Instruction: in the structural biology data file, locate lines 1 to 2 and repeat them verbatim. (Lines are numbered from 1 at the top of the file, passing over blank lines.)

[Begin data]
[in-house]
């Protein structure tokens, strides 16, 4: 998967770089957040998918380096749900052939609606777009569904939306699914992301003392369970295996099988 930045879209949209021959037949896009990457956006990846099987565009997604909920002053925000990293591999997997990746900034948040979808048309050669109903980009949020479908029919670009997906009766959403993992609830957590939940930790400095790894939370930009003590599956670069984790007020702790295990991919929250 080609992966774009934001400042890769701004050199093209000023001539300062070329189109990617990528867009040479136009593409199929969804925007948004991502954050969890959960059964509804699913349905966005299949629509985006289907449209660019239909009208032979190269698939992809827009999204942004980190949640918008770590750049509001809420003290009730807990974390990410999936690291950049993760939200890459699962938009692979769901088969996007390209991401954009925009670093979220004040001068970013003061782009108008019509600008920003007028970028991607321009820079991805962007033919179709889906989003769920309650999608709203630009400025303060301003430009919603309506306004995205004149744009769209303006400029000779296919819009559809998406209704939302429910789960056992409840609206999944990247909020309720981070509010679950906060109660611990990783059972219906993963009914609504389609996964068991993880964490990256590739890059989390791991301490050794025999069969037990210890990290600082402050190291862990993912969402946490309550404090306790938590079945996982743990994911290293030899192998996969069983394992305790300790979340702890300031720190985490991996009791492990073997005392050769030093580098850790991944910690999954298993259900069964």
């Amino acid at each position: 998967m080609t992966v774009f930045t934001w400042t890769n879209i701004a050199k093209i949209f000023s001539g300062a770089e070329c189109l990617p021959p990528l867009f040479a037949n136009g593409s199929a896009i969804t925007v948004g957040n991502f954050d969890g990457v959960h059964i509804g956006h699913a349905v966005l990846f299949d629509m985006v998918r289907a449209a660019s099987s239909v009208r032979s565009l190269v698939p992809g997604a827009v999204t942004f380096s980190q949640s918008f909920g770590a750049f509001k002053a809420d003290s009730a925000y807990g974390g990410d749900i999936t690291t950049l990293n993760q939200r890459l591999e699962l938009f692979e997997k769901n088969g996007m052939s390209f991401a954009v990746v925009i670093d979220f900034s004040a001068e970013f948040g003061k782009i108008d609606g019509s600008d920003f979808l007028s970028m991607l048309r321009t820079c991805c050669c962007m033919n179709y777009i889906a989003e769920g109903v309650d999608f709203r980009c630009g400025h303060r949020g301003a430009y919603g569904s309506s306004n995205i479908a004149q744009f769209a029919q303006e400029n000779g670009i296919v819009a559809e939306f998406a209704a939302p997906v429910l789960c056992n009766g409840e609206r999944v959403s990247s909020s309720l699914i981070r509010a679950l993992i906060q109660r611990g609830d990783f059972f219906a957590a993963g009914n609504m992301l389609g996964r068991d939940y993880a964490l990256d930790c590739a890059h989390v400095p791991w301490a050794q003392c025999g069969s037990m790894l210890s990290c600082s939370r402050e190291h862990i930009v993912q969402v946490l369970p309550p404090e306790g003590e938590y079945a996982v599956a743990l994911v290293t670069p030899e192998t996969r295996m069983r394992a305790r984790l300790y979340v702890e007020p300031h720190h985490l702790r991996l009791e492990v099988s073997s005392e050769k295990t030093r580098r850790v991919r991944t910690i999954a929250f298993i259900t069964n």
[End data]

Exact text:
[in-house]
């Protein structure tokens, strides 16, 4: 998967770089957040998918380096749900052939609606777009569904939306699914992301003392369970295996099988 930045879209949209021959037949896009990457956006990846099987565009997604909920002053925000990293591999997997990746900034948040979808048309050669109903980009949020479908029919670009997906009766959403993992609830957590939940930790400095790894939370930009003590599956670069984790007020702790295990991919929250 080609992966774009934001400042890769701004050199093209000023001539300062070329189109990617990528867009040479136009593409199929969804925007948004991502954050969890959960059964509804699913349905966005299949629509985006289907449209660019239909009208032979190269698939992809827009999204942004980190949640918008770590750049509001809420003290009730807990974390990410999936690291950049993760939200890459699962938009692979769901088969996007390209991401954009925009670093979220004040001068970013003061782009108008019509600008920003007028970028991607321009820079991805962007033919179709889906989003769920309650999608709203630009400025303060301003430009919603309506306004995205004149744009769209303006400029000779296919819009559809998406209704939302429910789960056992409840609206999944990247909020309720981070509010679950906060109660611990990783059972219906993963009914609504389609996964068991993880964490990256590739890059989390791991301490050794025999069969037990210890990290600082402050190291862990993912969402946490309550404090306790938590079945996982743990994911290293030899192998996969069983394992305790300790979340702890300031720190985490991996009791492990073997005392050769030093580098850790991944910690999954298993259900069964």